The coronavirus pandemic is bringing the world's airlines to their knees. The Trump administration's decision on Wednesday to suspend travel between the U.S. and the European Union's Schengen area is unprecedented. But how is this shock different from the aftereffects of the Sept. 11, 2001, terrorist attacks? On the one hand, the 9/11 attacks changed airports and airlines in noticeable ways, such as new security protocols and armored cockpit doors. On the other hand, the viral pandemic's effects are more widespread and universal for the world's airlines than the fallout from the 9/11 attacks.
Can all-business class airlines work? La Compagnie President Christian Vernet thinks so. But while others have failed — remember MAXJet? — Vernet said his airline's product sets it apart, and the A321 is the ideal aircraft for both the route and the on-board product. And as for the other 10 airlines that operate the Paris-New York route, including behemoths like Air France and Delta? Vernet said business class passengers on La Compagnie appreciate not waiting while "300 other passengers [are] going through the aisle … finding the economy section of the aircraft." In addition to its year-round Paris flights, the airline again this summer is planning to operate Newark-Nice flights.
Qatar Airways took a page from Etihad's book and invested in a European carrier. This elicited howls from the major U.S. airlines. They claimed this move was nothing more than a Trojan Horse strategy for Qatar to operate fifth-freedom flights to the U.S. from Europe (but not quite, since Air Italy was a European carrier). Air Italy never fulfilled its promise — or threat, depending on where you stood on the issue — and the airline is now shutting down Feb. 25. Skift Europe Editor Patrick Whyte tells us why.
A federal court is wading into the arcana of airline distribution. It's assessing whether there are antitrust issues with travel tech company Sabre's proposed acquisition of Farelogix. But what exactly is the deal? And why does the government have concerns? Skift Senior Travel Tech Editor Sean O'Neill takes us through an explainer on what Sabre and Farelogix do, why the government cares, and why you probably shouldn't sue your next employer.
French Bee President Marc Rochet is confident the airline's upcoming Newark-Orly flights will be successful, because the key to the airline's wins so far is its simplicity, he said. But will it work? Rochet said simplicity — in fleet, in network, in product — is key to why the airline is working when so many other European leisure carriers have failed.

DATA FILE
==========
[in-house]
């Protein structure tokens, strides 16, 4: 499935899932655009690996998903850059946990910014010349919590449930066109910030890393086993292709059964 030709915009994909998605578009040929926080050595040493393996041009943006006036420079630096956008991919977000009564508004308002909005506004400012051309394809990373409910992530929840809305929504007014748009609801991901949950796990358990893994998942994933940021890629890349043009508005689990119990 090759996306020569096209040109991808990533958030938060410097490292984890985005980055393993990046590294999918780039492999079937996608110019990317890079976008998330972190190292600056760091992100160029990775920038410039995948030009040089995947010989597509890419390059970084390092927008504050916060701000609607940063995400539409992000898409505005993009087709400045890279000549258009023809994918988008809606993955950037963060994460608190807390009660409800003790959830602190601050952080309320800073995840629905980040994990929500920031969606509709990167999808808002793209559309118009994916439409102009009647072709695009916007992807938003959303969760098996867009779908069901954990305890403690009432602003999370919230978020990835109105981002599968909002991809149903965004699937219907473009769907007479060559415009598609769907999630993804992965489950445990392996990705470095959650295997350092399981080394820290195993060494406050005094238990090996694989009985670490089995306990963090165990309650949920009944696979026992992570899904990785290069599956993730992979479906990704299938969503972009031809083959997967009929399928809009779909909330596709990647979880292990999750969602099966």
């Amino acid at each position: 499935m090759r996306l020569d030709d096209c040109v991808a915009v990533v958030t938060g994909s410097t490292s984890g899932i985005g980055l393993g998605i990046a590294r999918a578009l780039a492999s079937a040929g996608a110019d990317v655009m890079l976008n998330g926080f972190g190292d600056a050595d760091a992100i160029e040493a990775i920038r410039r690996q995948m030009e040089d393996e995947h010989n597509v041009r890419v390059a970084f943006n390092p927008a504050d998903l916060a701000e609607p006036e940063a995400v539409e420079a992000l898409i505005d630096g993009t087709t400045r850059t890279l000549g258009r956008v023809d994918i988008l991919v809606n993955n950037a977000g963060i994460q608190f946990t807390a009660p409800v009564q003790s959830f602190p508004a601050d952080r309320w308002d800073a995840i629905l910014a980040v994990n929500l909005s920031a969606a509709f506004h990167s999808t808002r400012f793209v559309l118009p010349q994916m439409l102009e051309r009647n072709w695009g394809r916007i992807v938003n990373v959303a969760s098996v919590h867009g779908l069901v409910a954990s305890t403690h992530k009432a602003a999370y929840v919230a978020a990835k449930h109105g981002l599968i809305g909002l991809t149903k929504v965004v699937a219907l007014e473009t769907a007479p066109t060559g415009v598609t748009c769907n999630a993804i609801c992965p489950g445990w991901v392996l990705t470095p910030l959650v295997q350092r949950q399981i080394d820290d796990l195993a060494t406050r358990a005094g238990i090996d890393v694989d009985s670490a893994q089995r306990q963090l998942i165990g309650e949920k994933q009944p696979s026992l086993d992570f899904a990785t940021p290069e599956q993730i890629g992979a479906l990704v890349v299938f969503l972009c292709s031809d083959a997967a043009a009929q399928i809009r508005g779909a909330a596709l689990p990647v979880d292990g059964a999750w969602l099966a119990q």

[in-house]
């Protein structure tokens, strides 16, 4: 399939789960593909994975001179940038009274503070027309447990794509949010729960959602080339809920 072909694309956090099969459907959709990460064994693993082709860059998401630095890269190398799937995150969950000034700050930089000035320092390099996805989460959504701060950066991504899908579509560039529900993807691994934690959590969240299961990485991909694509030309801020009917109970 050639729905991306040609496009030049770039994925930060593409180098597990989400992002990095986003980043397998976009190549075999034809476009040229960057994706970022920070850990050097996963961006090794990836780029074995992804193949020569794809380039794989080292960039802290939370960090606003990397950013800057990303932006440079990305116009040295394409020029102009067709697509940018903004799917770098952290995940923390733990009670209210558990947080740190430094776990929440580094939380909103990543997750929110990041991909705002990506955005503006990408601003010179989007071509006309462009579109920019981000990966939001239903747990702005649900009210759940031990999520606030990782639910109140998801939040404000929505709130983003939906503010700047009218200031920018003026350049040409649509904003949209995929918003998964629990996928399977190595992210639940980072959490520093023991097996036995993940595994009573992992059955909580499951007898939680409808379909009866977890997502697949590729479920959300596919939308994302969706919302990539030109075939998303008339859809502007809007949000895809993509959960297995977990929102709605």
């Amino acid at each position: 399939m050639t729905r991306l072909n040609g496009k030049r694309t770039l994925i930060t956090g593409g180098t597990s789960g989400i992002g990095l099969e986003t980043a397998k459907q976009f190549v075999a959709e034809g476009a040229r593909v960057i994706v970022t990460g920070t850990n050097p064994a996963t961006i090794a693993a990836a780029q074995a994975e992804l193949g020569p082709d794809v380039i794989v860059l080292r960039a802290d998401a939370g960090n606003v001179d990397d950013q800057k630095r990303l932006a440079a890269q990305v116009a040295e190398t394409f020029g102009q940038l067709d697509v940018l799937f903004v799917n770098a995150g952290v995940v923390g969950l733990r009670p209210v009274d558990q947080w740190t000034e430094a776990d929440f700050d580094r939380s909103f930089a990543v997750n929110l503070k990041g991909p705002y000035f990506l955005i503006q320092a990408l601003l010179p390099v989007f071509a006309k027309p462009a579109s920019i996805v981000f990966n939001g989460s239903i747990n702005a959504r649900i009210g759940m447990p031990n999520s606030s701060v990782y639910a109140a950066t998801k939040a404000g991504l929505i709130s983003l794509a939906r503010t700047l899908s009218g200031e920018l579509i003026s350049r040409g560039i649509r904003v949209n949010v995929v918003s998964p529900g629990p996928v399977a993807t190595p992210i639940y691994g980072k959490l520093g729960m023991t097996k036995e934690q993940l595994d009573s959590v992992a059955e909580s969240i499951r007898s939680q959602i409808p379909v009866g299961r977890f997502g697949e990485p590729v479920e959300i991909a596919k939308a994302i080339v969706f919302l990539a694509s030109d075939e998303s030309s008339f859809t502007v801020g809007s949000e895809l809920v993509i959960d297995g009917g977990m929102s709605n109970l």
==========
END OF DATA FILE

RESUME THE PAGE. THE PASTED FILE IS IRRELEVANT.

Just what is going on in California? JetBlue is drawing down at Long Beach and dropping Oakland altogether, while United is adding flights to small California cities. Can any airline make a go of the Los Angeles Basin's secondary airports? What about the San Francisco Bay Area's secondary airports? Why is Spirit launching one of its longest flights to Oakland? Join Skift's resident Californians, Madhu Unnikrishnan and Brian Sumers, as they discuss airlines in the Golden State (and elsewhere too).
Airline Weekly talks this week to Skift Europe Editor Patrick Whyte on the news of International Airlines Group CEO Willie Walsh's retirement announcement. Walsh has been a powerhouse in the airline industry, helping transform British Airways into a pan-European behemoth. London-based Whyte walks us through the reaction in the United Kingdom. He also takes a look at what Flybe's financial problems might mean for the domestic UK market.
A single year can result in dramatic change within the airline industry, so an entire decade could see it completely transformed. After 10 years of strong profits and relatively stable oil prices in the 2010s, what does the decade ahead hold in store for the U.S. airline industry? Editor Madhu Unnikrishnan and co-founder and Senior Analyst Jay Shabat game out what might happen in the next 5–10 years — and whether Boeing ever will build the NMA.
It's that time of year again. Airline Weekly Editor Madhu Unnikrishnan and Senior Analyst Jay Shabat look back on the year that was. It was yet another tumultuous year in this industry we love: Storied names like Thomas Cook, among others, went out of business, and the B737 MAX — one of the world's best-selling aircraft — was grounded. Can anyone make low-cost, longhaul flights work? Will Boeing ever build the new midsize airplane (NMA)? Listen to our final podcast of the year to find out.
Skeptics might say the airport of the future has always been just around the corner, but maybe the "smart airport" really is a thing. Skift Travel Tech Editor Sean O'Neill tells Airline Weekly Editor Madhu Unnikrishnan about how advances in technology are improving the passenger experience, baggage tracking, and security. Hear what some of the world's more innovative airports are doing to implement new technologies into every part of their operations in this week's episode of the Lounge.